Finding the Special in Special Benefits after Proposition 218

By William W. Abbott

Recent polls suggest that Proposition XIII remains as popular today as when it was enacted. Yet, at the same time, residents demand a high level of services which exceed the ability of local officials to fund absent innovation in developing new funding strategies. This innovation in turn has generated a series of voter enacted limitations designed to further restrict new revenue measures, absent voter approval. Part of this voter legacy is Proposition 218, enacted in 1996 (California Constitution Art XIIID).

The most recent 218 decision, Golden Hills Neighborhood Association, Inc. v. City of San Diego (September 22, 2011, D057004) ___Cal.App.4th___ involves an assessment levied by the City of San Diego, a charter city. The purpose of the assessment was to provide revenue for additional services provided by the city in the Golden Hill area, located in the City of San Diego. In 2006, the Greater Golden Hill Community Development Corporation undertook a survey of local property owners for the purpose of forming a maintenance assessment district. Based upon the survey results, the city retained an engineering company for purposes of preparing an engineer’s report. The report is required under the Streets and Highways code as well as Proposition 218. The engineer’s report allocated special benefits based upon a formula which was weighted 75% towards land use intensity (using single family use). In July 2007, the City Council conducted a public hearing on the formation of the district for the purposes of considering the weighted voting, conducted by ballot. Of the 1,182 ballots received, 635 were in favor and 547 were opposed. When factored for weighted voting, the votes were $123,266.56 in favor and $105,236.16 opposed. Based upon this tabulation, the City Council then ordered the district formed and confirmed the assessments (totaling $488,890 for 2007-2008). The services to be provided by the district included debris and litter removal, enhanced litter containers, sidewalk sweeping, sidewalk power washing, trash removal, landscaping services, graffiti removal and trail and canyon beautification.

A neighborhood association and an individual then filed suit to challenge both the district formation and the assessment levy. This suit was combined with a subsequent suit filed to challenge the assessments in the following year. The trial court granted relief for the opponents on one theory. On appeal, the appellate court addressed three issues of importance: 1) must the assessing agency disclose the basis by which public properties are assessed (in the event that assessments against public properties are potentially over assessed, materially influencing the tabulation of assessments); 2) is exclusion of the challenged public assessments appropriate; and 3) what is the burden of the agency to demonstrate segregation of general from special benefits. In this case, the city owned 95 parcels, and included assessments for all of these parcels. The majority of these parcels were open space. The engineers report did not provide any substantiation as to how assessments were spread to the public agency parcels, and how these parcels received special benefits. The court noted that paying the assessments was an insufficient justification as to the basis for the assessments. In circumstances in which the numbers of votes cast by the agency was critical to the formation of the district, such information had to be disclosed. The mathematics of the vote was such that the risk existed that the agency may be tempted to use non disclosure as an indirect means of influencing the assessment formation vote. Such practices would not comport with the recognized purposes behind Proposition 218. As the engineering study lacked sufficient justification, the appellate court concluded that it was appropriate to zero out the value of the agency votes. This resulted in an insufficient number of votes cast in favor of the assessment district formation, and as a remedy, dissolving the district was an appropriate remedy.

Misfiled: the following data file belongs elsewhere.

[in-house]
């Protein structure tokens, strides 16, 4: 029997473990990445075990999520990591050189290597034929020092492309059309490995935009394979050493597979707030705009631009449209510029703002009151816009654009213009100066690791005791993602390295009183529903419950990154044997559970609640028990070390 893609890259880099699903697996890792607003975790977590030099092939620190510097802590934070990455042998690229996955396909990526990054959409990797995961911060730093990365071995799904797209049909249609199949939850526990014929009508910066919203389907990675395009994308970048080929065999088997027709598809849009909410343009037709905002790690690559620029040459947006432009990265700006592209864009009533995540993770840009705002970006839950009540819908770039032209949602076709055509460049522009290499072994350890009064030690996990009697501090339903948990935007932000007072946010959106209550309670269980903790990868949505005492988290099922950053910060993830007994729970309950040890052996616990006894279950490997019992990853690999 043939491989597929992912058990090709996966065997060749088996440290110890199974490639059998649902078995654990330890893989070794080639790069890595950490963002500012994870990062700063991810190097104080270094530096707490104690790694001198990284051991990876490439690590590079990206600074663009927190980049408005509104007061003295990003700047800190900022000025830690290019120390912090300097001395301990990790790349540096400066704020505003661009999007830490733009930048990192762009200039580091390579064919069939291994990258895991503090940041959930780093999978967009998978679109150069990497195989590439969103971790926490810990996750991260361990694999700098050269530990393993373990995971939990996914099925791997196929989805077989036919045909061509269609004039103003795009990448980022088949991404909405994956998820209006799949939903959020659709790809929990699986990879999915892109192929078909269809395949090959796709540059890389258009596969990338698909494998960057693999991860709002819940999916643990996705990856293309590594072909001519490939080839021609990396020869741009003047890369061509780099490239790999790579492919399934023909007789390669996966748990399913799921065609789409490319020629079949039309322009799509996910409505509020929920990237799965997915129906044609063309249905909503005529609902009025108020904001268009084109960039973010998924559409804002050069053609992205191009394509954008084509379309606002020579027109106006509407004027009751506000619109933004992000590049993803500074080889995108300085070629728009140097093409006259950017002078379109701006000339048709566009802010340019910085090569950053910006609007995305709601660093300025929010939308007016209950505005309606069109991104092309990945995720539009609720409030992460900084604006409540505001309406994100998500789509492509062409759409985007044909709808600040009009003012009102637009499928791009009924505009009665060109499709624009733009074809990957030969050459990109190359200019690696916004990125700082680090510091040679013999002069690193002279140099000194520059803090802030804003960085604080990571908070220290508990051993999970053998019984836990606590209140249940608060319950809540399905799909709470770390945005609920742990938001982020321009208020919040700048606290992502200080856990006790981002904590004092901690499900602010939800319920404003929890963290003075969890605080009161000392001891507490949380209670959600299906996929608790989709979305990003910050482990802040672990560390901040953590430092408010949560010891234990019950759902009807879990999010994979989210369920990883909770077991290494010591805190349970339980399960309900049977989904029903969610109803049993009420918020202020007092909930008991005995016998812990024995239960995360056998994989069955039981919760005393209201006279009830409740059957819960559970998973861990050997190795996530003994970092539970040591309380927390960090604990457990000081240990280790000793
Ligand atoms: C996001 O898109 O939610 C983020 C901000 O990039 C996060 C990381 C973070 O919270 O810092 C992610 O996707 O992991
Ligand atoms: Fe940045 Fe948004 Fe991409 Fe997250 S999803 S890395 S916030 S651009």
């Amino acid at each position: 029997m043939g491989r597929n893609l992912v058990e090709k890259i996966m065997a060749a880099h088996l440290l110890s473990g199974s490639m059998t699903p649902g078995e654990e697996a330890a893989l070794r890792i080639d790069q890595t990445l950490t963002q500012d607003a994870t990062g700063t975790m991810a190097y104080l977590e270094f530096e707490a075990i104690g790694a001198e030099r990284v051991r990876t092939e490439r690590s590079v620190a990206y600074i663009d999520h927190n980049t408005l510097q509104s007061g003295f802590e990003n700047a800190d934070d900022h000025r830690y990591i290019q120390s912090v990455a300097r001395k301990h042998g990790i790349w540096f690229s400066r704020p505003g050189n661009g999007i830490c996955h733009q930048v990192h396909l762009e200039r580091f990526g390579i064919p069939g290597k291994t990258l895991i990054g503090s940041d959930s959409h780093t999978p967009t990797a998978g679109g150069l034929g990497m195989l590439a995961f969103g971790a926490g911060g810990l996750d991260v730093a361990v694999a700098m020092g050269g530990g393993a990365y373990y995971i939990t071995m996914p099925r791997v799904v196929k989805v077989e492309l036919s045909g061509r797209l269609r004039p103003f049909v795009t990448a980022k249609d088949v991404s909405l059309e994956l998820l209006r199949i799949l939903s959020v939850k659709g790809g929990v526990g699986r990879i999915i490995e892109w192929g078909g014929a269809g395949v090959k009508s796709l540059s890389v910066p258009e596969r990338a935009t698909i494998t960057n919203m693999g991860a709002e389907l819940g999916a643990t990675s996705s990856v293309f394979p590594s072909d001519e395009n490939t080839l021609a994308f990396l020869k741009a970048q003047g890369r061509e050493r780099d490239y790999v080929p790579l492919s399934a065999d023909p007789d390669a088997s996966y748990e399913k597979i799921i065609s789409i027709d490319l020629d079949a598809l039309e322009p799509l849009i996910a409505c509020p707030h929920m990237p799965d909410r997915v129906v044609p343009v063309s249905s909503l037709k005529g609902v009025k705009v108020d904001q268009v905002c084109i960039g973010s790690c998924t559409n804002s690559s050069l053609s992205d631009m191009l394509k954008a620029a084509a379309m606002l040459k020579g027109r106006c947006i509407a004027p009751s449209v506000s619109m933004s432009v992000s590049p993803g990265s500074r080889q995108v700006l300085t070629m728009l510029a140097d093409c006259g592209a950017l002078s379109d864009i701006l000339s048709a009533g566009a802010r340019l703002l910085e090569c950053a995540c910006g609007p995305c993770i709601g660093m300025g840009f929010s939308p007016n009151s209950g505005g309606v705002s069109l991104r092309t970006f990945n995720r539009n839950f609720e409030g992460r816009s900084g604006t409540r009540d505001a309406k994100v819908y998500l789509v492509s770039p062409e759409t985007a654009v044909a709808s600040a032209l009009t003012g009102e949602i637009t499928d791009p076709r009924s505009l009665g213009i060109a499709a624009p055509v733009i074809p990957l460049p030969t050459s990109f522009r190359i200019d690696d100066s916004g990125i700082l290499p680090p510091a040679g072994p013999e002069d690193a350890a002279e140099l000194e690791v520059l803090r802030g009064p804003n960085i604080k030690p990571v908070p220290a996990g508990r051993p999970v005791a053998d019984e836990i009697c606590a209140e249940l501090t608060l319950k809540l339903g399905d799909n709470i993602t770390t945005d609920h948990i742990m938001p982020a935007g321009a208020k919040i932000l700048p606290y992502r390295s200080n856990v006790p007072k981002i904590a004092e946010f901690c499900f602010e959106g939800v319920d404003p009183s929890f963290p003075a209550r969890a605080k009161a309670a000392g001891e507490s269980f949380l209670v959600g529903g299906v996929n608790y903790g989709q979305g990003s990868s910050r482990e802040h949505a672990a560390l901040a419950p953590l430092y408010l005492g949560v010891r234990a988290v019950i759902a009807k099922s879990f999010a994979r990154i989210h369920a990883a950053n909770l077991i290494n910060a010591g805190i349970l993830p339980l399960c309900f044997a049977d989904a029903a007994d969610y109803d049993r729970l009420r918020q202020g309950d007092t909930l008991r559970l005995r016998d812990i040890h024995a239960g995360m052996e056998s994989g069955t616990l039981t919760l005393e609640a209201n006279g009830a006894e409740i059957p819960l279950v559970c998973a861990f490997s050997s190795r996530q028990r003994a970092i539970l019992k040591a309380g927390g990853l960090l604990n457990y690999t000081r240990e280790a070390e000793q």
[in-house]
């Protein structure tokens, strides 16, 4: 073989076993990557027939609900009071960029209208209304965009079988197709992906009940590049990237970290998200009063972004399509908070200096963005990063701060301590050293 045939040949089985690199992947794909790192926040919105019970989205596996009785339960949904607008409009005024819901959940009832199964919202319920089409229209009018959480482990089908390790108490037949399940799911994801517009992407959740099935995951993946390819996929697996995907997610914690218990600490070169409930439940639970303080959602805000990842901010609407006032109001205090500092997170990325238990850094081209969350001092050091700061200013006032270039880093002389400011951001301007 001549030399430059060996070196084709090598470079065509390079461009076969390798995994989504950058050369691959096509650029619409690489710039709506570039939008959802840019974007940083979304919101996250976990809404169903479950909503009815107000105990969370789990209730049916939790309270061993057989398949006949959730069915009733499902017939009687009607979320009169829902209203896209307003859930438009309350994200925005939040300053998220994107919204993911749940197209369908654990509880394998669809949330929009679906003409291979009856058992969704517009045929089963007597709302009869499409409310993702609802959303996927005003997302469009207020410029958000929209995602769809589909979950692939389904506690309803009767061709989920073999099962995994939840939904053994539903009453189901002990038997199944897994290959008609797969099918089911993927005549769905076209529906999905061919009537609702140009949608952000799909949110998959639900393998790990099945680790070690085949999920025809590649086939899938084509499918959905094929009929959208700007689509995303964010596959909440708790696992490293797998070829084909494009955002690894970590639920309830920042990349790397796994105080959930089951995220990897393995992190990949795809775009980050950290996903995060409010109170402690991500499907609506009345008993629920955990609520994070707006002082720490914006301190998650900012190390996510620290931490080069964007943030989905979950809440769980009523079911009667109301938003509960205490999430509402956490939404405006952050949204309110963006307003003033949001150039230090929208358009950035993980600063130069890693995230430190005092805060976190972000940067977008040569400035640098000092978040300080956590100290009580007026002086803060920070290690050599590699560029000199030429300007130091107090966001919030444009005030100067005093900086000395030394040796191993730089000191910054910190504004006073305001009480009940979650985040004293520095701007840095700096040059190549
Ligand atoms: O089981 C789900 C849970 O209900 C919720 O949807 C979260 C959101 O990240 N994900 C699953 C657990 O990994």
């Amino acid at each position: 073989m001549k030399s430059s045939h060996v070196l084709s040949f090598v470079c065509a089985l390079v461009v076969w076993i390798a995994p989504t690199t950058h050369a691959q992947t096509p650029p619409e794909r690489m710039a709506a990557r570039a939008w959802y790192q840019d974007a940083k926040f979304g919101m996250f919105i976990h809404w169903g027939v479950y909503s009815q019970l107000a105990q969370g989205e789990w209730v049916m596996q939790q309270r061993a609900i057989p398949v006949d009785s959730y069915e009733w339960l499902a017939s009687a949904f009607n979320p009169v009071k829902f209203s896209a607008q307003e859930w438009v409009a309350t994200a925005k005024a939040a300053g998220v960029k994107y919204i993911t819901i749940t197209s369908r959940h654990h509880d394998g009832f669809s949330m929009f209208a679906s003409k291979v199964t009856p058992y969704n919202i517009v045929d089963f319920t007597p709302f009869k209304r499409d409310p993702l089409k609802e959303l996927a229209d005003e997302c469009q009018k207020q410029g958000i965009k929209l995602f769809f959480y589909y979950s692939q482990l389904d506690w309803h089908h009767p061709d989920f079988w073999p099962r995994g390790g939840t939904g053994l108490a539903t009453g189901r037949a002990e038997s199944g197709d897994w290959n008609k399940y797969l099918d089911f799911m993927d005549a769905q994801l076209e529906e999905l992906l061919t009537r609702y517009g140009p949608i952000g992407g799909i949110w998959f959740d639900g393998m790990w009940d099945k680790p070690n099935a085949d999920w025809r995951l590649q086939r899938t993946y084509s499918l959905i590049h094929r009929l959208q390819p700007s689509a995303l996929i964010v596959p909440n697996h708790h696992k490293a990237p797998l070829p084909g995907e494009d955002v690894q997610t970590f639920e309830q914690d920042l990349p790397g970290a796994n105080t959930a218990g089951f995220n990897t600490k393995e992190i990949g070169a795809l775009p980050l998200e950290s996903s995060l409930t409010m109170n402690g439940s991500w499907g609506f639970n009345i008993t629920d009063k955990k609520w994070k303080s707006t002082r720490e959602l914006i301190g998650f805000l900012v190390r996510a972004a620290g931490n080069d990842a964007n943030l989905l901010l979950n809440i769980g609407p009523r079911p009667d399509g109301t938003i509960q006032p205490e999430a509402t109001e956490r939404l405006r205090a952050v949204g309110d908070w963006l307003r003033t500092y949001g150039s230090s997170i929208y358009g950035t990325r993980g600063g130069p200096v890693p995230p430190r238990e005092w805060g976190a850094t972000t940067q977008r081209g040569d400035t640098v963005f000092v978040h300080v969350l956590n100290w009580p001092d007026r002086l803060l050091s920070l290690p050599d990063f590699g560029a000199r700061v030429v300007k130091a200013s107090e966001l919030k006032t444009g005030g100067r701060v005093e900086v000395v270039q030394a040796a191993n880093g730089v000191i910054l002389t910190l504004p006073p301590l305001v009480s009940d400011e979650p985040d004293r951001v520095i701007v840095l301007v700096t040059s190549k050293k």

The court also went on to address the burden to establish the segregation of general from special benefits. On these facts, the appellate court found that there engineer’s report concluded that the general benefits were minimal, and were assigned a zero value. This as error in the opinion of the appellate court as 218 still required that minimal general benefits be valued and excluded. In addition, the appellate court concurred in the analysis found in Buetz v. County of Riverside (2010) 184 Cal.App 4th 1516 which sets forth a detailed critique of the disciplined steps to be followed in separating general and special benefits for parks. Such justification was also found lacking in the engineer’s study for Golden Hills.

William W. Abbott is a partner at Abbott & Kindermann, LLP. For questions relating to this article or any other California land use, real estate, environmental and/or planning issues contact Abbott & Kindermann, LLP at (916) 456-9595.

The information presented in this article should not be construed to be formal legal advice by Abbott & Kindermann, LLP, nor the formation of a lawyer/client relationship. Because of the changing nature of this area of the law and the importance of individual facts, readers are encouraged to seek independent counsel for advice regarding their individual legal issues.

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